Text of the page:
The Master of Suspense, Alfred Hitchcock, was notorious for his obsession with leading ladies, but what of the relationship with his long-suffering wife and collaborator, Alma Reville?
Such is the premise for this welcome, but uneven, biopic of Britain's greatest director: a man born into a modest, barrow-boy existence in London's East End, only to rise as a creative force through both silent and early talkies - an impressive feat in itself - before Hollywood beckoned with the onset of war, in 1939.
Hitchcock - Trailer
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Hitchcock - Trailer
A love story about one of the most influential filmmakers of the last century, Alfred Hitchcock, and his wife and partner Alma Reville.
The Hitchcock we are presented with here, though, is an ageing parody, seemingly consigned to lucrative but lesser-renowned contracts on television. Haunted by the critical and commercial failure of the now-classic Vertigo, a radical move is seemingly needed as the 1960s approaches, with Hitch himself glumly turning 60.
Director Sacha Gervasi - who deservedly scored plaudits for his warm-hearted tale of mateship in the offbeat music doco Anvil - pitches this as a love story, mining a similar vein to Simon Curtis's My Week with Marilyn. But there is a strangely underwhelming, telemovie aesthetic in tow.
Much of what we see of Hitchcock (an awkwardly made-up Anthony Hopkins) feels fantastical. There's the blatantly illusory sparring with grim necrophiliac Ed Gein (Michael Wincott), a figure who helped form the basis for Hitchcock's timeless Psycho. Flashes of binge eating are thrown in, to ham-fistedly explain his lifelong obesity. An apparently erratic charm that both wooed and deterred his blonde stars is also, rather more gently, tipped into the mix, for completion's sake.
Yet at no point do we learn much about Hitchcock the man, or about his wife, Alma (played by Helen Mirren). Even the making of Psycho feels rudimentary, particularly the shoot itself. It's suggested that Hitch could better handle star Janet Leigh (Scarlett Johansson) - or, rather, her him - than Tippi Hedren, but even Johansson's traffic-stopping entrance feels oddly deflating. One almost forgets the man's longing for leggy bombshells, save for Reville admonishing him his delusions in a motherly sort of way, after some flirting of her own with a rival writer.
Coincidentally, The Girl - a BBC/HBO biopic focusing on Hitchcock's apparently twisted lust for Hedren - is also expected on our shores soon, but tells a radically different tale of the man's state of mind. So far it has been greeted, rather surprisingly, with howls of protest from his former ladies, who claim to have nothing but the greatest admiration for a man who, almost singlehandedly, changed the face of cinema, with a wickedly mischievous style that teased audiences with detail, while suitably scaring the bejesus out of them.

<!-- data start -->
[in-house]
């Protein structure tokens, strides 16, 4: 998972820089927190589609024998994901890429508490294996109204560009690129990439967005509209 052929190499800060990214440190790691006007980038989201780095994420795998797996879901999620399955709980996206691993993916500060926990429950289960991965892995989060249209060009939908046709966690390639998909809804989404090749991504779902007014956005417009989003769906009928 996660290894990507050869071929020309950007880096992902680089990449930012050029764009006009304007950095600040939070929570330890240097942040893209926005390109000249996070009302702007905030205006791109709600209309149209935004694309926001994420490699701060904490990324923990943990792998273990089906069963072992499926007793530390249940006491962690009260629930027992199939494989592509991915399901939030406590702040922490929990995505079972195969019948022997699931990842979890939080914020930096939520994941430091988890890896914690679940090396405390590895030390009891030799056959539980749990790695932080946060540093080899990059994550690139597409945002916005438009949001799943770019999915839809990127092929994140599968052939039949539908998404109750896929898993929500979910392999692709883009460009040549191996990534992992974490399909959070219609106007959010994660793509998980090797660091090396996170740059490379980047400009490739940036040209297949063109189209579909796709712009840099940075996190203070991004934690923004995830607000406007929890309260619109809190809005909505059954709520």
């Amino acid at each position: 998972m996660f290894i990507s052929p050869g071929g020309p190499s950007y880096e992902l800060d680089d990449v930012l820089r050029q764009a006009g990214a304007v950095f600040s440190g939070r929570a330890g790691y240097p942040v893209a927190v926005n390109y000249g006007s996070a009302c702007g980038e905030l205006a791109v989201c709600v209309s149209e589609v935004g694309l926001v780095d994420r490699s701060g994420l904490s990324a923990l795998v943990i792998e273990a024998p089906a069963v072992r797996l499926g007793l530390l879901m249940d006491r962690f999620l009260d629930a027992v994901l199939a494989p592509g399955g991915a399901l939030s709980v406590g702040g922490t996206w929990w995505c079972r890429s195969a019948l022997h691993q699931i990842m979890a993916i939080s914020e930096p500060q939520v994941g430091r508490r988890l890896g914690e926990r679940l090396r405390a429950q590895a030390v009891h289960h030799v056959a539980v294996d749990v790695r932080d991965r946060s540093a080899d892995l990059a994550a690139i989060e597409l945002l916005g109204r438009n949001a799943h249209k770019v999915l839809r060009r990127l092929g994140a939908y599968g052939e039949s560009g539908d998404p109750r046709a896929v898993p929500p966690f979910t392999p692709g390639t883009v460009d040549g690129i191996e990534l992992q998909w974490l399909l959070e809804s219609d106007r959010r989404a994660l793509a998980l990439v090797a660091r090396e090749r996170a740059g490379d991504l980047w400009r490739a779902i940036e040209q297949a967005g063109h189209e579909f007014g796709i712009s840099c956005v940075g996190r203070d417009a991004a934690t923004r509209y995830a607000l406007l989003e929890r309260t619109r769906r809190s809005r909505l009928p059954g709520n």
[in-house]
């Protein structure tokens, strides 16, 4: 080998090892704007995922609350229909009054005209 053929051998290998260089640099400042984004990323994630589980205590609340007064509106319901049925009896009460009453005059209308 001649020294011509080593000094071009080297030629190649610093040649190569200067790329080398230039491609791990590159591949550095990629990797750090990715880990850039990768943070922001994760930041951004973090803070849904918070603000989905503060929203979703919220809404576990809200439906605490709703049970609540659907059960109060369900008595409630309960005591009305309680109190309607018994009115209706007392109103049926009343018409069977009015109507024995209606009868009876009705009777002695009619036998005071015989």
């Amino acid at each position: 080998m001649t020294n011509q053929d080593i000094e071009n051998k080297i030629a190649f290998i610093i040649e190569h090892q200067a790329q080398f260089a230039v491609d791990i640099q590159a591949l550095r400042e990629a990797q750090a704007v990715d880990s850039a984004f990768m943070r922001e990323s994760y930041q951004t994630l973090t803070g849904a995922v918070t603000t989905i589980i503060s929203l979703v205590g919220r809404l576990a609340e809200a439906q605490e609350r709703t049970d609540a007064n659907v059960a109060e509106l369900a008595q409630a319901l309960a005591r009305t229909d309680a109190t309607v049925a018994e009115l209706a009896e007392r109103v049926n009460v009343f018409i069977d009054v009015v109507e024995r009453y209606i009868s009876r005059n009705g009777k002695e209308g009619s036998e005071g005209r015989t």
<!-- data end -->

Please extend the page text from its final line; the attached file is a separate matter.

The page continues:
Gervasi's take on Hitchcock paints him as a lonely but loveable little boy of a man, whose impulsive actions are more than often kept in check by his wife. Her role in his life and success has been lesser known but, as with this sanitised portrayal of the man, comes disappointingly relayed in a rather flat, almost lifeless fashion. For those who saw Anvil, this will seem almost incomprehensible. Perhaps Gervasi's towering cast simply proved too much.
Hitchcock does have its moments. Studio chiefs and Hollywood agents pop up here and there, to nice effect. The back lot of Paramount Pictures circa 1960 is also brought back to life vividly. The casting of Danny Huston, as the conniving writer Whitfield Cook, is a nice touch, as is James D'Arcy's brief turn as an all-too-believable stand-in for Anthony Perkins's Norman Bates.
Yet Australia's Toni Collette is disappointingly wasted as Hitch's PA. Johansson and Jessica Biel are also both underused. This is a biopic about a man whose self-loathing often threatened to get the better of him, after all.
Ultimately, Hitchcock the man feels best left where he enjoyed being most: behind the camera.
A career-spanning biopic of the man, including the period when he jumped ship from Britain to the US, only to belatedly return, his best work behind him, might have worked better.
But I would venture that Hitch would rather we simply focus on the work itself. After all, if the Master of Suspense proves less than thrilling when away from the camera, then why bother emphasising the fact on screen?
Reviewer's rating: 2 and a half out of 5 stars
Rated M, 98 minutes, opens Thursday
Stars Anthony Hopkins, Helen Mirren, Scarlett Johansson, Jessica Biel, Danny Huston,
Toni Collette, James D’Arcy
The classic movie
Widely viewed as one of Hitchcock's finest pictures, this classic horror drew gasps of delight from audiences upon its release, despite suffering initial scorn from critics. Shot on a shoestring budget, at a time when Hollywood viewed Hitch as a has-been, the film boldly ditches its leading lady in the first act, in an infamous and hugely influential shower scene. Stars Janet Leigh and Anthony Perkins would be forever associated with the movie, with the latter reviving the character of Norman Bates in several sequels, after Hitch had passed on, in the mid-1980s. Bernard Herrmann's iconic, foreboding score still chills to this day.